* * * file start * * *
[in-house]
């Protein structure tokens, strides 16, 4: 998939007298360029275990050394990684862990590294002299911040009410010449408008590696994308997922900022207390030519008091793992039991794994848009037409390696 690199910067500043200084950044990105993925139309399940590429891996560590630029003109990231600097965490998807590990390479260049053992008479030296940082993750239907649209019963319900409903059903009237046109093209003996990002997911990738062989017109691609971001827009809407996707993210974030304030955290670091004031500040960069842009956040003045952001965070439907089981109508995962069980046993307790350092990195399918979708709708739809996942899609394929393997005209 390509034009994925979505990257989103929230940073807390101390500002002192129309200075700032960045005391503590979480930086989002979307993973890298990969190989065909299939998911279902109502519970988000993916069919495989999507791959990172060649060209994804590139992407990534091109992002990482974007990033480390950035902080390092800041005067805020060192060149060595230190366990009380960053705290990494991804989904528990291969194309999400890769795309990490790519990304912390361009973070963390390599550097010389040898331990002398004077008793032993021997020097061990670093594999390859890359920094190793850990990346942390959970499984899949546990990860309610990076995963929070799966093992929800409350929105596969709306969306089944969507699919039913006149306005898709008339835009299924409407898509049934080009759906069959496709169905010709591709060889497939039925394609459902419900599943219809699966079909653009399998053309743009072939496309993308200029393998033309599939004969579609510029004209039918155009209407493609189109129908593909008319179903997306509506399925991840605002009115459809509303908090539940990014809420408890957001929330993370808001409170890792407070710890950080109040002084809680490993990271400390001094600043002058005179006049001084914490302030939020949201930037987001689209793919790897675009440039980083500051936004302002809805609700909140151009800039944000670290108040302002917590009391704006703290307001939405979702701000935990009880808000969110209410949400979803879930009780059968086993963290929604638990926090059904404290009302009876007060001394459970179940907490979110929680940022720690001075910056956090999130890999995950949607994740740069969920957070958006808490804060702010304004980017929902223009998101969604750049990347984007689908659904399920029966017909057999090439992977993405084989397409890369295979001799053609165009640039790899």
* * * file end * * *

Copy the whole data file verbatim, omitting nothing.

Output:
[in-house]
């Protein structure tokens, strides 16, 4: 998939007298360029275990050394990684862990590294002299911040009410010449408008590696994308997922900022207390030519008091793992039991794994848009037409390696 690199910067500043200084950044990105993925139309399940590429891996560590630029003109990231600097965490998807590990390479260049053992008479030296940082993750239907649209019963319900409903059903009237046109093209003996990002997911990738062989017109691609971001827009809407996707993210974030304030955290670091004031500040960069842009956040003045952001965070439907089981109508995962069980046993307790350092990195399918979708709708739809996942899609394929393997005209 390509034009994925979505990257989103929230940073807390101390500002002192129309200075700032960045005391503590979480930086989002979307993973890298990969190989065909299939998911279902109502519970988000993916069919495989999507791959990172060649060209994804590139992407990534091109992002990482974007990033480390950035902080390092800041005067805020060192060149060595230190366990009380960053705290990494991804989904528990291969194309999400890769795309990490790519990304912390361009973070963390390599550097010389040898331990002398004077008793032993021997020097061990670093594999390859890359920094190793850990990346942390959970499984899949546990990860309610990076995963929070799966093992929800409350929105596969709306969306089944969507699919039913006149306005898709008339835009299924409407898509049934080009759906069959496709169905010709591709060889497939039925394609459902419900599943219809699966079909653009399998053309743009072939496309993308200029393998033309599939004969579609510029004209039918155009209407493609189109129908593909008319179903997306509506399925991840605002009115459809509303908090539940990014809420408890957001929330993370808001409170890792407070710890950080109040002084809680490993990271400390001094600043002058005179006049001084914490302030939020949201930037987001689209793919790897675009440039980083500051936004302002809805609700909140151009800039944000670290108040302002917590009391704006703290307001939405979702701000935990009880808000969110209410949400979803879930009780059968086993963290929604638990926090059904404290009302009876007060001394459970179940907490979110929680940022720690001075910056956090999130890999995950949607994740740069969920957070958006808490804060702010304004980017929902223009998101969604750049990347984007689908659904399920029966017909057999090439992977993405084989397409890369295979001799053609165009640039790899």